Lalu Zohri of Indonesia blasting his way from humble beginnings to Olympic contention
Indonesia’s teenage sprinter Lalu Muhammad Zohri can hardly wait for the 2019 IAAF World Championships in Doha.
The 18-year-old just seems to be getting better and better.
On Sunday, he smashed the national U20 record in the 200m clocking 20.81 seconds at Madya Stadium in Jakarta.
Zohri actually bettered his own record - set in the semis on Saturday - by 0.33 seconds.
"My target was not to break the record, because my coach (Eni Nuraini) told me after speaking to my doctor, that I am not at maximum, and I am still at 90 or 95%," he told Bola.com.
"Maybe my coach was too scared. She didn't want us to run at the maximum level because soon there will be a bigger event, the World Championships in September."
Zohri qualified for the World Championships and Tokyo 2020 last May.
Zohri raising expectations
Interestingly, it was Zohri's first 200m in two years.
And he has just recovered from an injury to his left knee that has bothered him since May.
He was visibly proud that all the hard work and training are paying off in his debut year as a senior.
"I had not run 200 metres for a long time. It's been about two years. So now I am just starting to see the results of my training. I'm happy and satisfied."
It was another huge result for Zohri, who rose from poverty to become one of Indonesia’s biggest sprinting stars.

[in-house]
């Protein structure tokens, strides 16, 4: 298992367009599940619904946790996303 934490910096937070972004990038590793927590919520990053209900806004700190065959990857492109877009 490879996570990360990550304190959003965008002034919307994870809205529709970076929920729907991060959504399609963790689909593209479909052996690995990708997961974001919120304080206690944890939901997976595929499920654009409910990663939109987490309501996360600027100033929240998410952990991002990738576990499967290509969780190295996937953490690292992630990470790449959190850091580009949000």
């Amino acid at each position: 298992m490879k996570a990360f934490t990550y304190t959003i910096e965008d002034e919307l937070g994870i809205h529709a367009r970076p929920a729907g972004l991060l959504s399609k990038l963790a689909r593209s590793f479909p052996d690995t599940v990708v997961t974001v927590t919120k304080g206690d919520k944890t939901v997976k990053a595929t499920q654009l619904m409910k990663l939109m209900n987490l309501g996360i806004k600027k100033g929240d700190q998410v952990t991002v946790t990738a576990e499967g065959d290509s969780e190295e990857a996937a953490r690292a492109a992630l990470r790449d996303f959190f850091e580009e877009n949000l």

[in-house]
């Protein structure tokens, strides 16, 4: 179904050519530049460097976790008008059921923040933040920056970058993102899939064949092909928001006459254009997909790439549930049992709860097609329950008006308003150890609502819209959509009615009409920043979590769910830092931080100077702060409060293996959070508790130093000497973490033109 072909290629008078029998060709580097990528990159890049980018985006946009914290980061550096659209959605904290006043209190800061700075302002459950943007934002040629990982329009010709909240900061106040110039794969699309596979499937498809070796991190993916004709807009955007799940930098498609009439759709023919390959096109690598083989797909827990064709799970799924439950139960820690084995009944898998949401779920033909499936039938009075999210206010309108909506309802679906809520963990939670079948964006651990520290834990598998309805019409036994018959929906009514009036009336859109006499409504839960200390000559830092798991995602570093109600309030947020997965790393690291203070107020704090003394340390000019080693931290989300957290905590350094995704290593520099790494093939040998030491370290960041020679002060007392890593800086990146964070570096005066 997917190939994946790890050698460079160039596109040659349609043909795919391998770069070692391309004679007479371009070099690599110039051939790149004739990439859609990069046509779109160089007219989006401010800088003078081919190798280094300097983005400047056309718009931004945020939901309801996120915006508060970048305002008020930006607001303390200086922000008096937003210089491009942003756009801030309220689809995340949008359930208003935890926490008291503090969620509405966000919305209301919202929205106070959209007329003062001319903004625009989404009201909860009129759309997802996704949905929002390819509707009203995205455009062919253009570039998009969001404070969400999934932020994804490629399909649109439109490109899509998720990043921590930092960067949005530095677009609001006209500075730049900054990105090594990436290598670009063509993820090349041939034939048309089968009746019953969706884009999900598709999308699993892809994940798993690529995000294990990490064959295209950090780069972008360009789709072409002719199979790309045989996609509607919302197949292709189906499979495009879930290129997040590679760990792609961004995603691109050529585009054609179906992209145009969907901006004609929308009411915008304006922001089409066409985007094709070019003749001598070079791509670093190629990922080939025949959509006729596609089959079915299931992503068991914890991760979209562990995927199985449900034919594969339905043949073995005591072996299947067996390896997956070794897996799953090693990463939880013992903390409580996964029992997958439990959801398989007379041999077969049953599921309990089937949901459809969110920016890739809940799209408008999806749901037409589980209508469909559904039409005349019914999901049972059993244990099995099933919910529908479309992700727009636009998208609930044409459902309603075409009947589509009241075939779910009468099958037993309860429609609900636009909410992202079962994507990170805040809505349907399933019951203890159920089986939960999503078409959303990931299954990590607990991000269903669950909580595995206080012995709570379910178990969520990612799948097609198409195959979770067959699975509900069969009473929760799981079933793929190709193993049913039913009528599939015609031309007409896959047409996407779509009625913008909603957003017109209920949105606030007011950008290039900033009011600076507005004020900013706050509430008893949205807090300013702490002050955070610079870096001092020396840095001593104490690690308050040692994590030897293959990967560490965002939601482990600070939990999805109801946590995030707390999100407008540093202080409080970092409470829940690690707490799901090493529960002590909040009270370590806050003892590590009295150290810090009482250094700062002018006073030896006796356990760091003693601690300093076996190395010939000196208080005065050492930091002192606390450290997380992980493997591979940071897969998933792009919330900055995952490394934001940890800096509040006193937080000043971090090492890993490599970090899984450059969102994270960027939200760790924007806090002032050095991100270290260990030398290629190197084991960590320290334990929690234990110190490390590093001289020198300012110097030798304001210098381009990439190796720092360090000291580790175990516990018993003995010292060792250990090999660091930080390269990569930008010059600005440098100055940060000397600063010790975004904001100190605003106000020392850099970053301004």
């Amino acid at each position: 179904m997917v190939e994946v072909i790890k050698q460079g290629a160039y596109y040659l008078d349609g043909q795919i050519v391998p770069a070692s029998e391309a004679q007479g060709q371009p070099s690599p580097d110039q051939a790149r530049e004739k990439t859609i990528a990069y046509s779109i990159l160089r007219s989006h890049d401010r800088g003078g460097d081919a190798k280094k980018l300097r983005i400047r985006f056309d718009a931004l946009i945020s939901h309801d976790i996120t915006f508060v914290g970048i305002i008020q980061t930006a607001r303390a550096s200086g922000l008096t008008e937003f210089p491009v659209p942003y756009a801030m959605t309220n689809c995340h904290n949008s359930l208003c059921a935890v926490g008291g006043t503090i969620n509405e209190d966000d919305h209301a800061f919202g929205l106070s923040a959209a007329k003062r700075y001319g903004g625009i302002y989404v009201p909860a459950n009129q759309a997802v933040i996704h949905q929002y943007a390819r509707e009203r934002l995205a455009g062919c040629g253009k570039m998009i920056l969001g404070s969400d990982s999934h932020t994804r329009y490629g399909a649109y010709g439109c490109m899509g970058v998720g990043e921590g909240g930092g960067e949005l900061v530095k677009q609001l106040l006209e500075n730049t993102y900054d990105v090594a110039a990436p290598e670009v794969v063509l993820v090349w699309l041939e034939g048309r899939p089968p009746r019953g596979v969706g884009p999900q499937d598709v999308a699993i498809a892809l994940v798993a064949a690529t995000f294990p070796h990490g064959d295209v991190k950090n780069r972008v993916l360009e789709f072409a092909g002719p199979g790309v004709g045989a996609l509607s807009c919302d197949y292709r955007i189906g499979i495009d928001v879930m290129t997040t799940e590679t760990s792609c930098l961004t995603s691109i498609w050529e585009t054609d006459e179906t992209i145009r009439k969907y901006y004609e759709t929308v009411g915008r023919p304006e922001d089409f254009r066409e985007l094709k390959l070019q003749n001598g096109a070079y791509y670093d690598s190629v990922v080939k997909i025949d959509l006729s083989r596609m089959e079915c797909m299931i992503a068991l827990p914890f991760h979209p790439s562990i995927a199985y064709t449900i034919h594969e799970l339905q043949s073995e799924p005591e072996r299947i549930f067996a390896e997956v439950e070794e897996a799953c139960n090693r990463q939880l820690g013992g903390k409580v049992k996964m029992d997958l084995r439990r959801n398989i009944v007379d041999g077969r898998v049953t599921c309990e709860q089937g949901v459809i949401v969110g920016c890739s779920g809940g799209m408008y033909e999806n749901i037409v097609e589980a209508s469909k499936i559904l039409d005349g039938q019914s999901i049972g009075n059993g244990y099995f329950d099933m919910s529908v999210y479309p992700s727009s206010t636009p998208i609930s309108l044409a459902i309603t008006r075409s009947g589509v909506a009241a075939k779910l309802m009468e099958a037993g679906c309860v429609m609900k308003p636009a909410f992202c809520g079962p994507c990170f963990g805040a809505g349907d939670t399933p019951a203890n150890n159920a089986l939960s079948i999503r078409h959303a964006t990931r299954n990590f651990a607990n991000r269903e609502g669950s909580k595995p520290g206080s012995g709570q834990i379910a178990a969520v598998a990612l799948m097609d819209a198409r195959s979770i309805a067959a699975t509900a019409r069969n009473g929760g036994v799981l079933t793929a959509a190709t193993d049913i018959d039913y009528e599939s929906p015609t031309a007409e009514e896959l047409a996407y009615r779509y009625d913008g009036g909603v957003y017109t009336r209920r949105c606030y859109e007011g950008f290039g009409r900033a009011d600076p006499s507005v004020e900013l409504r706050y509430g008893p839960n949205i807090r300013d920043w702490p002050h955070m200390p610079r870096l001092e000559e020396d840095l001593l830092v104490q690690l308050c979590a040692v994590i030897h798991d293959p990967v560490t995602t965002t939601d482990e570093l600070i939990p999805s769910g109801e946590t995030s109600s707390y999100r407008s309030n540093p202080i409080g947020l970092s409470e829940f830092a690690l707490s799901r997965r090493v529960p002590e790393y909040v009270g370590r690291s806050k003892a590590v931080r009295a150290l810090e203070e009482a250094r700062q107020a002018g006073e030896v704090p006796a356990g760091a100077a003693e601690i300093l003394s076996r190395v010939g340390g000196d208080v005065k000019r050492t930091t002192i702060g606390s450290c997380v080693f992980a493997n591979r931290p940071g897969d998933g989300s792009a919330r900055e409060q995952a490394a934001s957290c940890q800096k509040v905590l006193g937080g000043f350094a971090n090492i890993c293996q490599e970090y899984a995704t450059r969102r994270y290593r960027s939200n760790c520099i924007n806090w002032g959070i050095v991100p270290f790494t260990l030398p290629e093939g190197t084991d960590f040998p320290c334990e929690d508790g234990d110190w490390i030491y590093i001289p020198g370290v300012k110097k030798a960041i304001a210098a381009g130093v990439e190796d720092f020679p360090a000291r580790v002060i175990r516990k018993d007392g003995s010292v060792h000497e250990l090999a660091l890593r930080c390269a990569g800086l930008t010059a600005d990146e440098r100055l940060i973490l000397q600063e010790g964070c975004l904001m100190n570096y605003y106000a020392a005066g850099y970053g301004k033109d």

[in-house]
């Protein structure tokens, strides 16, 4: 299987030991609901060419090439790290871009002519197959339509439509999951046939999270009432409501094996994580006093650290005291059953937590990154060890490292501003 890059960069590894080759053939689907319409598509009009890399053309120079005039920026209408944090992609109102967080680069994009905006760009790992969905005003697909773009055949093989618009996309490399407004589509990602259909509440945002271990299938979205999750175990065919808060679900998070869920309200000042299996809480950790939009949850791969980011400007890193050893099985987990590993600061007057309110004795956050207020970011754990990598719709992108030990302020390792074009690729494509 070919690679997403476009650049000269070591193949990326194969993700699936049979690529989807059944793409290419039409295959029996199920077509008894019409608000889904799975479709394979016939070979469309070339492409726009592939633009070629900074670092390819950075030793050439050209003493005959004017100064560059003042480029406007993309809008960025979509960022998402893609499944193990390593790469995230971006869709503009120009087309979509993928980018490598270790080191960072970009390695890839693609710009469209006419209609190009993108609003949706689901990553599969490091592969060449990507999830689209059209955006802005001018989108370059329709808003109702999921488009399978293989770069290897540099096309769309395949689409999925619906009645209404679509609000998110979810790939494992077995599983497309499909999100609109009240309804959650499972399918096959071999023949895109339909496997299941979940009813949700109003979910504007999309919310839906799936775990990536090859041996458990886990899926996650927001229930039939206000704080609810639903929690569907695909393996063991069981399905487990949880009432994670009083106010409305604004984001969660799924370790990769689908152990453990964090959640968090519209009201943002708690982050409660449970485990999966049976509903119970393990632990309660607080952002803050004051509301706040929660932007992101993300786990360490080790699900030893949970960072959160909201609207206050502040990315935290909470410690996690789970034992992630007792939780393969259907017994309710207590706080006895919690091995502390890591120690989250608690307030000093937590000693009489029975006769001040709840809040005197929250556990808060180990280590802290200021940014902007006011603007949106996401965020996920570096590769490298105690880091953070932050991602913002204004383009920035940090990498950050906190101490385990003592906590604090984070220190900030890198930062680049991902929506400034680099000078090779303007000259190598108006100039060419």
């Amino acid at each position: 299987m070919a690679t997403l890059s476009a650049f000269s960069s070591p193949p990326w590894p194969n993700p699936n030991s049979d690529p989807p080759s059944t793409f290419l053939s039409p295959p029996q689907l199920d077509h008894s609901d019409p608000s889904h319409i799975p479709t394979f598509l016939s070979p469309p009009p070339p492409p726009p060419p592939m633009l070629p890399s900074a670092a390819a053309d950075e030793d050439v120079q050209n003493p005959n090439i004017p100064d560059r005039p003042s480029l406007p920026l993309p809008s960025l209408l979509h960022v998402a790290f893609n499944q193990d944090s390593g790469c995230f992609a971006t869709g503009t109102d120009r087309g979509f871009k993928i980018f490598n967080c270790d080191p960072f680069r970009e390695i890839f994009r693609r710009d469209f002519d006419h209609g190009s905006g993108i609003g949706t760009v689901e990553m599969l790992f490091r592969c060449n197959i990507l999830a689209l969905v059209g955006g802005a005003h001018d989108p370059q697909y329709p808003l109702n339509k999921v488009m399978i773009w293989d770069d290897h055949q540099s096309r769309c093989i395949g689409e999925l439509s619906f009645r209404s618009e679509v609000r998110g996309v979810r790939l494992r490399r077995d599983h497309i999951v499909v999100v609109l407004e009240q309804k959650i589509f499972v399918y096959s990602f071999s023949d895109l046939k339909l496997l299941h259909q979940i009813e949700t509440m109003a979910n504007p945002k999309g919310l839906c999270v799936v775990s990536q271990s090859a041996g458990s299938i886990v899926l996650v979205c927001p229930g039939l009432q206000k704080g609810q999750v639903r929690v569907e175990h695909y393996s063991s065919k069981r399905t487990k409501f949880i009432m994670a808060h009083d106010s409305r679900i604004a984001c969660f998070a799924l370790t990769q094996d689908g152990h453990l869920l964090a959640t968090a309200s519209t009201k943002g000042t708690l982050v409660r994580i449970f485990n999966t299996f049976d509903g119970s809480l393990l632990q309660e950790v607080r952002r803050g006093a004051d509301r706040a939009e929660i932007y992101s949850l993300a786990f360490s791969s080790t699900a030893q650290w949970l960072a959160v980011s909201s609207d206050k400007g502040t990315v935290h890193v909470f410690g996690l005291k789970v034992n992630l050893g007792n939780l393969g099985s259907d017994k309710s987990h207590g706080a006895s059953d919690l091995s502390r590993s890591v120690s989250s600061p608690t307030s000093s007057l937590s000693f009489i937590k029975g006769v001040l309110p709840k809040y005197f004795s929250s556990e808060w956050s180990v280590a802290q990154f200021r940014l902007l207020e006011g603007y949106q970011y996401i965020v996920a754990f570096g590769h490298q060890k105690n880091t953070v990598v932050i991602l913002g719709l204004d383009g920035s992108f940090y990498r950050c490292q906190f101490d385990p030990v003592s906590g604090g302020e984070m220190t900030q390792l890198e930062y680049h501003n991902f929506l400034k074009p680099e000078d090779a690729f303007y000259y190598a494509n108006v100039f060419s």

Zohri won the 100m in 10.18 at the IAAF World U20 championships in Tampere, Finland in 2018.
The budding youngster also clinched gold at the Asian Junior championships in Japan.
Ready for the big stage
In Doha, Zohri plans to focus on the 100m.
"Hopefully, I can go under 10 seconds, because I will be facing the world's top runners," he said.
I am so excited and grateful to be able to represent Indonesia at the World Championship," Zohri - Indosport.
The teenager is the youngest of a family of four born on the Eastern island of Lombok where they shared a wood and woven bamboo home.
He lost his mother and his father while still in elementary school and was raised by his brothers and sisters.
Zohri honed his talent with limited funding and basic training.
He even had to borrow 400,000 Indonesian Rupiah (28US$) from his older sister to buy shoes to compete in Finland.
Since then, he seems to be maturing and improving with every race.